* Chevron gives final investment approval to Wheatstone
* Chevron positioning as one of Australia’s largest LNG producers
* U.S. firm bets on Asian LNG demand
* Wheatstone goes forward with lower than usual LNG sold forward (Adds quotes from Chevron vice chairman)
By Rebekah Kebede
PERTH, Sept 26 (Reuters) - Chevron Corporation on Monday gave the go ahead for its A$29 billion ($28.4 billion) Wheatstone liquefied natural gas project in Western Australia, seeking to tap into growing Asian demand with its second LNG export project in the country.
The project is due to initially produce 8.9 million tonnes per annum (mtpa) of LNG and have a domestic gas plant, eventually expanding to 25 mtpa. First gas is planned for 2016.
Chevron is positioning itself to become one of the largest LNG producers in Australia, with the construction of the $37 billion Gorgon project, also off the coast of Western Australia, which is set to produce 15 mtpa by 2014.
Apache Corporation , Kuwait Foreign Petroleum Exploration Company (KUFPEC), Royal Dutch Shell (RDSa.L), and Kyushu Electric are all equity participants in Wheatstone, and hold 13 percent, 7 percent, 6.4 percent and 1.83 percent, respectively while Chevron holds the rest.
“The investment of just under A$30 billion means we now have A$140 billion committed in Australia to new LNG investments, a very very significant achievement,” Resources Minister Martin Ferguson told a news conference, noting that Wheatstone came after six LNG projects had made final investment decisions since September 2007.
“It effectively means that by 2014/15, we’ll go from the 4th largest LNG exporting nation to the 2nd largest export LNG nation,” Ferguson said. Australia currently ranks behind Qatar, Malaysia and Indonesia in terms of LNG production.
The minister said that Australia would now have gas projects ranging from offshore to floating LNG to coal seam gas on the east coast, with further investment decisions due in the next six months.
At $29 billion, Wheatstone is more expensive than some had expected, with some analysts putting the figure around the $25 billion range.
Chevron vice chairman George Kirkland said at least some of the cost increases since the company approved its 15 mtpa Gorgon project are due to a stronger Australian dollar.
“It’s two years later, there is a difference in the Aussie dollar exchange rate than it was when we first started Gorgon,” Kirkland said.
In addition, the Wheatstone field is around 240 kilometres from the coast, while the Gorgon field is around 70 km from the coast, adding to the cost of connecting the project to a liquefaction facility onshore, he said.
Kirkland said Chevron is still expecting its Gorgon project to come in on budget.
“At this point in time, we are not forecasting and have not come to the market and told them that we are seeing costs move beyond ($37 billion). We are under cost pressures, there’s no doubt, with the foreign exchange, but in the case of Gorgon we have the contracts in place,” Kirkland said.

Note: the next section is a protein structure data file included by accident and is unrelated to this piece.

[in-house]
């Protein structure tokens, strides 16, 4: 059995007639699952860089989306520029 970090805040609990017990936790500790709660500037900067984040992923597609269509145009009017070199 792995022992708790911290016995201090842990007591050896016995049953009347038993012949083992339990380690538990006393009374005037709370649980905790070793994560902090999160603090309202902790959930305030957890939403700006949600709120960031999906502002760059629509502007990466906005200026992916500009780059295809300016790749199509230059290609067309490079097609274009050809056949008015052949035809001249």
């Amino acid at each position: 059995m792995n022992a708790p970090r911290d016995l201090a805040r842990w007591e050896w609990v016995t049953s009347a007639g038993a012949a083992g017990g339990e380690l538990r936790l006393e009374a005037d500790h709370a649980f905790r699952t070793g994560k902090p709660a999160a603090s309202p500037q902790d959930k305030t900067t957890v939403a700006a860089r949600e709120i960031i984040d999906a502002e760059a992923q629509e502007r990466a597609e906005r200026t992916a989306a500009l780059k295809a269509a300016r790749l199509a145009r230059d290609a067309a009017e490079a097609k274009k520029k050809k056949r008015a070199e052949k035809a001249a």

Industry analysts had expected Chevron to move forward with Wheatstone, but some noted the lower than usual amount of LNG sold through long-term supply contracts.
“What is a surprise is that they’ve only got 5.9 mtpa contracted at the moment,” CLSA analyst Di Brookman said, adding that 1.95 mtpa of that is sold under a preliminary contract to Korea Gas Corp (KOGAS) .
“Is that going to turn into a binding agreement pretty shortly? If it doesn‘t, what it tells you is that Chevron is very positive on the market,” said Brookman, speaking before Chevron announced its approval on the project.
LNG projects typically secure long-term supply deals for around 80 percent of their production before moving forward with a final investment decision.
With 5.85 mtpa contracted, Chevron would only have around 65 percent sold in long-term contracts, and only around 44 percent sold without KOGAS’ preliminary contract.
Chevron is already in talks with customers in the Asia Pacific region, Kirkland told Reuters on Monday, and aims to have 80 to 90 percent of its gas from Wheatstone sold through long-term contracts by the time it begins producing.
“Sixty percent is a pretty high number, we have confidence and the market is strong... most people are saying the market in the last six months has strengthened further and we are in a great position,” Kirkland said.
Long-term demand for LNG has grown in recent months, with Japan, the world’s number one importer of the fuel, depending on LNG to replace the nuclear power it lost after the March earthquake and tsunami.
Chevron has several supply deals in place, in addition to its preliminary supply deal with KOGAS, including with Tokyo Electric Power (TEPCO) for 3.1 mtpa and Kyushu Electric Power for 0.8 mtpa.
KOGAS has signed a heads of agreement to acquire a 5 percent interest in the project. ($1 = 1.021 Australian dollars) (Writing by Ed Davies; Editing by Michael Urquhart)